Bomber Command (reluctantly) commits to invasion preparations

After its winter campaign against Berlin, in mid-April 1944 the might of Bomber Command and the bomber strength of the US Eighth Air Force came under the operational control of the Supreme Headquarters Allied Expeditionary Force. This change ensured that all targeting and efforts focused on preparing for and supporting the invasion, with transport targets a priority, but it was not well received by Bomber Command chief Arthur Harris.

The night before the invasion, and in addition to supporting the sophisticated deception plan, Bomber Command was tasked with neutralising coastal defences adjacent to the invasion beaches. Four radio centres and two radar sites had to be destroyed and German gun batteries attacked. For example, in the early hours of June 4, the German wireless interception station at Ferie D’Urville on the Cherbourg Peninsula was bombed out by almost 100 Lancasters flying in near cloudless conditions.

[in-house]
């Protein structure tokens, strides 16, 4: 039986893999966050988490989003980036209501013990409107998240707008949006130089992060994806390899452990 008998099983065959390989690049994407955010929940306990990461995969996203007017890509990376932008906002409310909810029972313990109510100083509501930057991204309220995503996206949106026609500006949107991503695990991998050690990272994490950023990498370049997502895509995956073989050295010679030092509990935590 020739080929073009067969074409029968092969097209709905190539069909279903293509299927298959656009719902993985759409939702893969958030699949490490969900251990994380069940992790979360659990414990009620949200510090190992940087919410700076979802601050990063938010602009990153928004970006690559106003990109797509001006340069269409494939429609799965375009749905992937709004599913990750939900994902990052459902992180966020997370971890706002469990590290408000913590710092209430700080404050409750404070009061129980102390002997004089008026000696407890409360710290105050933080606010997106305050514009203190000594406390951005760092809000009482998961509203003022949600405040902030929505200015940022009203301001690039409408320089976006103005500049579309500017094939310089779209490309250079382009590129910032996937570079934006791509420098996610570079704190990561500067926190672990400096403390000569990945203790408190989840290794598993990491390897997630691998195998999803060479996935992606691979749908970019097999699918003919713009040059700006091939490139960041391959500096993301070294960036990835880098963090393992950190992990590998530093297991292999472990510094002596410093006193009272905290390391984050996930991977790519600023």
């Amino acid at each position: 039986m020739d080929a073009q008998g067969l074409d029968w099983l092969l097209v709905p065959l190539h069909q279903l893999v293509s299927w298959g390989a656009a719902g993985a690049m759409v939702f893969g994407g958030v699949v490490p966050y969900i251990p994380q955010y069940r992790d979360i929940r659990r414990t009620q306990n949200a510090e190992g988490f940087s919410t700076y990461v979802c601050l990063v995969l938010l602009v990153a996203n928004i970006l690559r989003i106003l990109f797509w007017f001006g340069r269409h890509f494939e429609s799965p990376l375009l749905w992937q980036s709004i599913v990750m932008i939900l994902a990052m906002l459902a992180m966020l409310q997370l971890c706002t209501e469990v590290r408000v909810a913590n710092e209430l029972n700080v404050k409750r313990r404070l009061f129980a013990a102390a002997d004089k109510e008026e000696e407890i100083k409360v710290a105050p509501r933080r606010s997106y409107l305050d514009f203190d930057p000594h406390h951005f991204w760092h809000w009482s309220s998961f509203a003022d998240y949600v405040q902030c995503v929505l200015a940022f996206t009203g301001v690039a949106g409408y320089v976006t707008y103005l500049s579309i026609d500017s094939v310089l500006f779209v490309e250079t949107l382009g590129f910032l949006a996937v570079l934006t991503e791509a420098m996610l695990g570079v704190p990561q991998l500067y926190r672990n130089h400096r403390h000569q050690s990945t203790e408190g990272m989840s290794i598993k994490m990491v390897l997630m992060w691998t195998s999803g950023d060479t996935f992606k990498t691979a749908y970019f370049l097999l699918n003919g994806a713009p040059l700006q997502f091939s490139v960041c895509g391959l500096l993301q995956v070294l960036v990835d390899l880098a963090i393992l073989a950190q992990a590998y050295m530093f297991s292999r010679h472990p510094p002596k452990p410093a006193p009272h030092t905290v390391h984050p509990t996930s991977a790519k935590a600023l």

Immediately prior to the landings, ten heavy coastal gun batteries were to be bombed by more than 1,500 aircraft, comprising nearly 900 Lancasters, 550 Halifaxes and the few remaining Stirlings. Target marking was provided mainly by Mosquito Pathfinders using the Oboe navigation system. The four biggest bomber groups – Nos 1, 4, 5 and 6 – each sent two forces of 100 aircraft to bomb eight batteries, with the remaining two covered by the main force of 8 (PFF) Group and the Lancasters of 3 Group. The latter was the last to attack, hitting a battery overlooking the British landings at Sword.

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